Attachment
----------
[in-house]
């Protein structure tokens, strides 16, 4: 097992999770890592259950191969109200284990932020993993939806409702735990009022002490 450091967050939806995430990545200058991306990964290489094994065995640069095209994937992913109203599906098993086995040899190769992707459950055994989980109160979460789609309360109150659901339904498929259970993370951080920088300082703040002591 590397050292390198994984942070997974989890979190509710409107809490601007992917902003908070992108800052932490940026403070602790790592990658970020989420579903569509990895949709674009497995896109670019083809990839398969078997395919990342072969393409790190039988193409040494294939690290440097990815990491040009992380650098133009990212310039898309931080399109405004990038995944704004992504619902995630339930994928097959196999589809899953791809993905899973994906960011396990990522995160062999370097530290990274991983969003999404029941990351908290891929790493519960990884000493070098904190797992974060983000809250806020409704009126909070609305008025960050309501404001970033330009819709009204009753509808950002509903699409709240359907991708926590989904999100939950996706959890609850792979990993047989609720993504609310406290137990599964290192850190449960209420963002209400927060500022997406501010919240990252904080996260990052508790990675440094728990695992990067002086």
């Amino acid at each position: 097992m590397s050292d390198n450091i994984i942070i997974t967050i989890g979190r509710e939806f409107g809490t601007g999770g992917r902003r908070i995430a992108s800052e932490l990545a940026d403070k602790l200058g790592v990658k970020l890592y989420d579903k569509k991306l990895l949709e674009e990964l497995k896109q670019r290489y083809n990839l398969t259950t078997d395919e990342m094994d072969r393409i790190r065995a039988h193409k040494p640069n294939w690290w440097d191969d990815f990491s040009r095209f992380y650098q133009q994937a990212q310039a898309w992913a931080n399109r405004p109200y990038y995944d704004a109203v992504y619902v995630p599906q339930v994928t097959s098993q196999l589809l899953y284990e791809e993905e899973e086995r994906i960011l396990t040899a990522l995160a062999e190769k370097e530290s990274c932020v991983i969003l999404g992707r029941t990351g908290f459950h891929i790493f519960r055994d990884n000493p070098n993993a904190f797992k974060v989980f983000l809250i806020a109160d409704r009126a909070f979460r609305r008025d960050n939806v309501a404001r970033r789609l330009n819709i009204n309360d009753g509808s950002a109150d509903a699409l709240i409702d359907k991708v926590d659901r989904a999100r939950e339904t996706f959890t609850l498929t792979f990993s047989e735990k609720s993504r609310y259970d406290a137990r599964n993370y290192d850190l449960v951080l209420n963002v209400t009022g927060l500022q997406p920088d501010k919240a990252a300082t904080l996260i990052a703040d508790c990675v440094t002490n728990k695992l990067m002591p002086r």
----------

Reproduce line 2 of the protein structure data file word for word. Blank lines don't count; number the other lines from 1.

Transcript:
């Protein structure tokens, strides 16, 4: 097992999770890592259950191969109200284990932020993993939806409702735990009022002490 450091967050939806995430990545200058991306990964290489094994065995640069095209994937992913109203599906098993086995040899190769992707459950055994989980109160979460789609309360109150659901339904498929259970993370951080920088300082703040002591 590397050292390198994984942070997974989890979190509710409107809490601007992917902003908070992108800052932490940026403070602790790592990658970020989420579903569509990895949709674009497995896109670019083809990839398969078997395919990342072969393409790190039988193409040494294939690290440097990815990491040009992380650098133009990212310039898309931080399109405004990038995944704004992504619902995630339930994928097959196999589809899953791809993905899973994906960011396990990522995160062999370097530290990274991983969003999404029941990351908290891929790493519960990884000493070098904190797992974060983000809250806020409704009126909070609305008025960050309501404001970033330009819709009204009753509808950002509903699409709240359907991708926590989904999100939950996706959890609850792979990993047989609720993504609310406290137990599964290192850190449960209420963002209400927060500022997406501010919240990252904080996260990052508790990675440094728990695992990067002086």